The following products were subjected to a pan frying test and analyzed for lipid degradation:
1. Cryogenized cocoa butter (M)
2. Pan frying fat; (F)
3. Olive oil; Extra Virgin; (O)
4. Pan frying butter (B)
1. Pan Frying Test
The pan frying products were heated in a pan until the set temperature (165° C. or 200° C.) was reached. Then the pan frying products were transferred into an inox recipient in an oil bath and kept at the set temperature (165° C. or 200° C.) for 10 minutes. Afterwards the products were cooled down in an ice bath and frozen at −18° C. until further analysis. Each of the pan frying tests were performed in triplicate.
The whole set of experiments was repeated with addition of 5 ml of beef liquid at the heating stage.
2. Chemical Analysis
Three different parameters for lipid degradation were assessed.
Lipid oxidation is one of the major causes of lipid degradation, and leads to oxidative rancidity and formation of off-odors and off-flavors. The potential for lipid oxidation of the frying products was assessed by measuring peroxide values (P.O.), a measure of primary oxidation products (peroxides) and p-anisidine values (p-AV), a measure of the secondary oxidation products (aldehydes, . . . ).
Lipid hydrolysis (lipolysis) is measured by determining the free fatty acid (FFA) content of fats. Lipolysis causes hydrolytical rancidity.
All chemical analyses were performed in duplicate. For samples F and B a fat extraction was performed prior to the chemical analyses. The following methods were used:
The data were analyzed using a general linear model (SPSS) with the different chemical analyses parameters as dependent variables (FFA, P.O., p-AV) and with the type of frying medium (M,F, 0, B), the temperature (165° C. or 200° C.) and the addition of beef liquid (yes or no) as fixed factors.
First it was checked whether there are significant (two-way) interactions between the different influencing variables (medium, temperature, beef liquid). Such an interaction between e.g. medium and temperature means that the influence of medium depends on the temperature and the influence of temperature depends on the medium. Three ways of interactions were not taken into account. If there is an interaction, the data are split up.
To estimate which mean values are significantly different a Duncan post hoc test was performed.
The values of the chemical analyses prior to frying are given for comparative purposes but are not taken into account for the statistical analyses.
Change in Free Fatty Acids Composition (Lipolysis Products)
Table 1 gives the free fatty acid values of the four media before pan frying.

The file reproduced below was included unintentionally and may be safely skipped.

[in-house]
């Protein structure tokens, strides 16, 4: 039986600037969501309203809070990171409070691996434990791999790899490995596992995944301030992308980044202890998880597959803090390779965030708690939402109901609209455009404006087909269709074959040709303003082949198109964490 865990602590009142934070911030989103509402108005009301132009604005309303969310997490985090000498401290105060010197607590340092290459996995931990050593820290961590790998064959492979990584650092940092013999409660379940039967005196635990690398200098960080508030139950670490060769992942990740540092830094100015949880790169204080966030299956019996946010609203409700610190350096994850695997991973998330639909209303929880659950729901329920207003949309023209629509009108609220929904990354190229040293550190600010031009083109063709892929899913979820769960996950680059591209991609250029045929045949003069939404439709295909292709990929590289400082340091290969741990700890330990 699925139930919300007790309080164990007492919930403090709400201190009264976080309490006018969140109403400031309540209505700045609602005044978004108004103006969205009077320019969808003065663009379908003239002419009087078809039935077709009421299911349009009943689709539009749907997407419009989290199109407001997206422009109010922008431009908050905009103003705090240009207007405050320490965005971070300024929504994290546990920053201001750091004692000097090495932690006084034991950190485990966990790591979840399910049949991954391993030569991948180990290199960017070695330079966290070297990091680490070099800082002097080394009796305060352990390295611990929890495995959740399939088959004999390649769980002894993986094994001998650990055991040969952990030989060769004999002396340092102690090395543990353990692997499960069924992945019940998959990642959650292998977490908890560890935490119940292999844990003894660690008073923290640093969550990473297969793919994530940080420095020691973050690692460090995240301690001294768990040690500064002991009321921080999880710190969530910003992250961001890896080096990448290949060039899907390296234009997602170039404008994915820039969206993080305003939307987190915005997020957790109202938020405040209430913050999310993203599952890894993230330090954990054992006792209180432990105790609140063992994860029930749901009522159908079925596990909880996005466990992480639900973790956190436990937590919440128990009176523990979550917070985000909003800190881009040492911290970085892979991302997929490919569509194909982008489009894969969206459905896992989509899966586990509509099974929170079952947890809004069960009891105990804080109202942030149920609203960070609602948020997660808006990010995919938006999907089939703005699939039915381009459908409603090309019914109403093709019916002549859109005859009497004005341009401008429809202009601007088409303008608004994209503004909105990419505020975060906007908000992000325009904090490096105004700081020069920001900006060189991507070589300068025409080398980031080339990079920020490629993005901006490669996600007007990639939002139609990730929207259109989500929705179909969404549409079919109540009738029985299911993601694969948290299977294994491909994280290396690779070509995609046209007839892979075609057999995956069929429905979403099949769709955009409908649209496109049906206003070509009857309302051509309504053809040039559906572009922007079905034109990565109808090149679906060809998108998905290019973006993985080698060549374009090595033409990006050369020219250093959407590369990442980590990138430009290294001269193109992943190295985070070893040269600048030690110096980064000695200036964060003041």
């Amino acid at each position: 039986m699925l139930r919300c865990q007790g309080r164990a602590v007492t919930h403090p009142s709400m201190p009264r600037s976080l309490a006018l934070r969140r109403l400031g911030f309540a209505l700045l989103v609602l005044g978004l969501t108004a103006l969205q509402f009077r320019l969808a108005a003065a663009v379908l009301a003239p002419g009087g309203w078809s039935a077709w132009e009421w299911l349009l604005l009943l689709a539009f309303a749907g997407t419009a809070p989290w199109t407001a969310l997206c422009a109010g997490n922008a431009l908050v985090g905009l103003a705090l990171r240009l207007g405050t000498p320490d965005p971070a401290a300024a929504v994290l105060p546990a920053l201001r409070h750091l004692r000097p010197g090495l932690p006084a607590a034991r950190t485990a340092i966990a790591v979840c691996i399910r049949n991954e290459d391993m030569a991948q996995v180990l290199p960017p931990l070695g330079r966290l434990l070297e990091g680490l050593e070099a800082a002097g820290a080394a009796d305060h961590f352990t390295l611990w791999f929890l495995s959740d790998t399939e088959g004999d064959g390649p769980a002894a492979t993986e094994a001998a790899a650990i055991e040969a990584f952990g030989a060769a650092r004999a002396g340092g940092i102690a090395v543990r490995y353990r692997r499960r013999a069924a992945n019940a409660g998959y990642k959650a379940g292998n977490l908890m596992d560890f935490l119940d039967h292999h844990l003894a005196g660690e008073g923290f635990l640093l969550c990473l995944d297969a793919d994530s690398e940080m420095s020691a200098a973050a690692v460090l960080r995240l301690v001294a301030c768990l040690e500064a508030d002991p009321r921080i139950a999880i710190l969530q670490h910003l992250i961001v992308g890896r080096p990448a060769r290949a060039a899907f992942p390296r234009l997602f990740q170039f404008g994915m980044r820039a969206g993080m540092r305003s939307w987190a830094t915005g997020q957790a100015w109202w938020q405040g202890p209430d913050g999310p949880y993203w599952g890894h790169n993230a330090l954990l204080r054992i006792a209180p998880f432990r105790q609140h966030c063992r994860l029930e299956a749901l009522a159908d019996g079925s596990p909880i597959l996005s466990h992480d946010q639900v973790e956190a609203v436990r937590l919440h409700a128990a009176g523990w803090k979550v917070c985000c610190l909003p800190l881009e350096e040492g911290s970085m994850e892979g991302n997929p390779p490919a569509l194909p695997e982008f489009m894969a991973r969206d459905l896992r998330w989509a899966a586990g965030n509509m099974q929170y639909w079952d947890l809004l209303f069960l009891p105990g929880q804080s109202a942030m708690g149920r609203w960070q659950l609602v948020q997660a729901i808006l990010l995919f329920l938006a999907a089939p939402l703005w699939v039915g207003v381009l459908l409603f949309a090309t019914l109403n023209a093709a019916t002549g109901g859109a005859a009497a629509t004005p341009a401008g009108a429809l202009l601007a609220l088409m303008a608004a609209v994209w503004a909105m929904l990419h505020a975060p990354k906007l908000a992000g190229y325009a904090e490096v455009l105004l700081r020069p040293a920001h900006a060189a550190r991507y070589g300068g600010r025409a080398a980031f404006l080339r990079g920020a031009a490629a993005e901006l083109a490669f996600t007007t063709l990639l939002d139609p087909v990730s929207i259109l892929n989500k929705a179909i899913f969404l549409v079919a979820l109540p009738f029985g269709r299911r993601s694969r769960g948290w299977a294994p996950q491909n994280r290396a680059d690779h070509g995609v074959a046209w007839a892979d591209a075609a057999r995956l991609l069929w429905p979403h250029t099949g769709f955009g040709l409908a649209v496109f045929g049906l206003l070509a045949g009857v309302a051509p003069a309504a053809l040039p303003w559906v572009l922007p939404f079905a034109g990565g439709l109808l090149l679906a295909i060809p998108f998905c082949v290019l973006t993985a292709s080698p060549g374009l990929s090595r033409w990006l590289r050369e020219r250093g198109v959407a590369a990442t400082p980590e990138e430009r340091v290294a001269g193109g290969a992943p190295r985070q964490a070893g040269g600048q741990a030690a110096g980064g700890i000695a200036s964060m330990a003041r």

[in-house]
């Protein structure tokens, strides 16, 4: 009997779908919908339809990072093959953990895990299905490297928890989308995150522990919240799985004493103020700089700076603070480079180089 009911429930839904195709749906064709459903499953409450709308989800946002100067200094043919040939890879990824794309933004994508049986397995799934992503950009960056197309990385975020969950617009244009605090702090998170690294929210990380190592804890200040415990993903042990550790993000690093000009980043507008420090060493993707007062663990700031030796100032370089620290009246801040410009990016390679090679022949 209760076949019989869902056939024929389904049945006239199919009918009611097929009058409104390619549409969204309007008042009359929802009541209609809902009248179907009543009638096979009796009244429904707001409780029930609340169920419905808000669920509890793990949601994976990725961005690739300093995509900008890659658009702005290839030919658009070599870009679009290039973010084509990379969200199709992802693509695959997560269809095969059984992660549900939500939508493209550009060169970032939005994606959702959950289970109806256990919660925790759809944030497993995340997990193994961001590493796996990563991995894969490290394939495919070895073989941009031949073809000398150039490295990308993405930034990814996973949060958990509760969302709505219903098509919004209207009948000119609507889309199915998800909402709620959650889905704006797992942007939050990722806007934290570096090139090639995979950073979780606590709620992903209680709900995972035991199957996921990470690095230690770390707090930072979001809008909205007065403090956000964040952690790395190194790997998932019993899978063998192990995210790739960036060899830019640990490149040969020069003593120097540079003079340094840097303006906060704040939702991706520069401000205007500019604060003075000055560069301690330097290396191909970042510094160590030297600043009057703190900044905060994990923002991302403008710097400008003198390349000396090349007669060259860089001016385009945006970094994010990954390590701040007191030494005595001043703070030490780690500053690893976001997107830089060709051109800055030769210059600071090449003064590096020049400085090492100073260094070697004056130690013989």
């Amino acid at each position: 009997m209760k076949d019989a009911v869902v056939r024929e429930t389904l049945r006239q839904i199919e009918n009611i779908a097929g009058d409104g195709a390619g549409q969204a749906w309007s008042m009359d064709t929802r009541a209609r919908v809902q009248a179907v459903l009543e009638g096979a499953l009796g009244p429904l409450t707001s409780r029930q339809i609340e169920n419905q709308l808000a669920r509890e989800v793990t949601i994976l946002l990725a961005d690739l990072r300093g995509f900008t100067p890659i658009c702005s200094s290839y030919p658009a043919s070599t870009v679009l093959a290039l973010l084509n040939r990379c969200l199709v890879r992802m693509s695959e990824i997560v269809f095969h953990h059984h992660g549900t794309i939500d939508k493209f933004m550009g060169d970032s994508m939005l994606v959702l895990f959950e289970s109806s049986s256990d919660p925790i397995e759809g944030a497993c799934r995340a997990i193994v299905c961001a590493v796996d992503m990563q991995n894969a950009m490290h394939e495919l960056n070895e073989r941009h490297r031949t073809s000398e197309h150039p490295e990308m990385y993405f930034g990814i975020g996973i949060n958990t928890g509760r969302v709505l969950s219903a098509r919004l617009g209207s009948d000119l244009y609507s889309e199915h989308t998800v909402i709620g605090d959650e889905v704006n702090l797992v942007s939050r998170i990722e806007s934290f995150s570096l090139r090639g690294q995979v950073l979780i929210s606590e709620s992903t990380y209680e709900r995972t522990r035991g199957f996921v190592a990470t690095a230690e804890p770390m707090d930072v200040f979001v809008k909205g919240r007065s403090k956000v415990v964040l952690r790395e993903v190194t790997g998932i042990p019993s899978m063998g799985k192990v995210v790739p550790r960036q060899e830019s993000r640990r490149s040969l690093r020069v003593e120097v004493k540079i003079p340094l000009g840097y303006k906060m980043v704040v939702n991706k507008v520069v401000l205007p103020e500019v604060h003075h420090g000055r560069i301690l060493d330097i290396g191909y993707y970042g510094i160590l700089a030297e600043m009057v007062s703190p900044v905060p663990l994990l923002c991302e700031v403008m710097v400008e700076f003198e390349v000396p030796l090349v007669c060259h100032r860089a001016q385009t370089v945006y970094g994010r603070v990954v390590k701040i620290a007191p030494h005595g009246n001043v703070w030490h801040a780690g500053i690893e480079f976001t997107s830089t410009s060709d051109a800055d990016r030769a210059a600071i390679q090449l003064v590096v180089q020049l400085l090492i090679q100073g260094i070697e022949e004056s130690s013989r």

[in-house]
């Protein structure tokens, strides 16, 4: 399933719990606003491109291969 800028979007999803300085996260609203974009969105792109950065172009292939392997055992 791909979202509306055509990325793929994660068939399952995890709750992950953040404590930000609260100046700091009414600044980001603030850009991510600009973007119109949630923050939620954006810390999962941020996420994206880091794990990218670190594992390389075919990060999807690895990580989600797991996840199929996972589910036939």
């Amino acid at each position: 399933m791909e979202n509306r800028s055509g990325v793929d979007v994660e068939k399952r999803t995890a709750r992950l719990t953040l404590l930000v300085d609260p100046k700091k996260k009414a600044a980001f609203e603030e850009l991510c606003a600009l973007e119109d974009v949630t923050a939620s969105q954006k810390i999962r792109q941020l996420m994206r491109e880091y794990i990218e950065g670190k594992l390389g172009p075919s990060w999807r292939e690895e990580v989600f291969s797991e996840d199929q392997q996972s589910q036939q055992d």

The higher values for the amount of free fatty acids is obtained for M. This may be caused by a difference in refining treatment of the different frying media. In fact, some refining treatment are conducted at very high temperature which reduce FFA content below 0.1%.
For the values after pan-frying, one two-fold interaction (beef X medium) was significant. This means that the effect of the addition of beef liquid depends on the medium and the effect of the medium depends on the addition of beef liquid. To investigate the effect of medium and addition of beef liquid the data were split up. There was no significant effect of temperature.
The effect of medium was investigated with and without the addition of beef liquid.
Without Addition of Beef Liquid
There is a significant effect of medium on the free fatty acid value. The values for all media are significantly different: the value for M is the highest, the value for F is the lowest. The results are summarized in Table 2.
Due to pan frying the amount of free fatty acids does not increase in M and 0 but seems to increase in F and B (no statistical analysis could be performed).
With Addition of Beef Liquid
There is a significant effect of medium on the amount of free fatty acids. The values for all media are significantly different: the value for M is the highest, the value for F is the lowest. The results are summarized in Table 3.
The same remarks as with no addition of beef liquid can be made.
The effect of the addition of beef liquid can be studied for each medium separately. Only for B there is a significant effect of the addition of beef liquid: the free fatty acid value with addition of beef liquid is lower than without the addition of beef liquid.
Peroxide Value (Primary Oxidation Products)
Table 4 gives the peroxide values of the four media before pan frying.
After pan-frying, none of the two-fold interactions are significant. Therefore the influence of medium, temperature and addition of beef liquid can be studied overall. Neither the temperature nor the addition of beef liquid have a significant effect on the peroxide value. Thus only the medium has a significant influence on the peroxide value. The peroxide value for O is significantly higher than the other peroxide values. The data are summarized in Table 5.
When looking at the table 5 it seems that the peroxide value for M is higher than that for F and B. The difference is however not significant (see the margin of error). Concerning F and B, the peroxides have already reacted further into secondary oxidation products leading to a higher p-anisidine value (see further) but a lower peroxide value.
P-Anisidine Value (Secondary Oxidation Products)
Table 6 gives the p-anisidine values of the four media before pan frying.
After pan-frying, all two-fold interactions are significant. Therefore the data were split up.
The effect of medium was investigated for each combination of temperature and addition of beef liquid.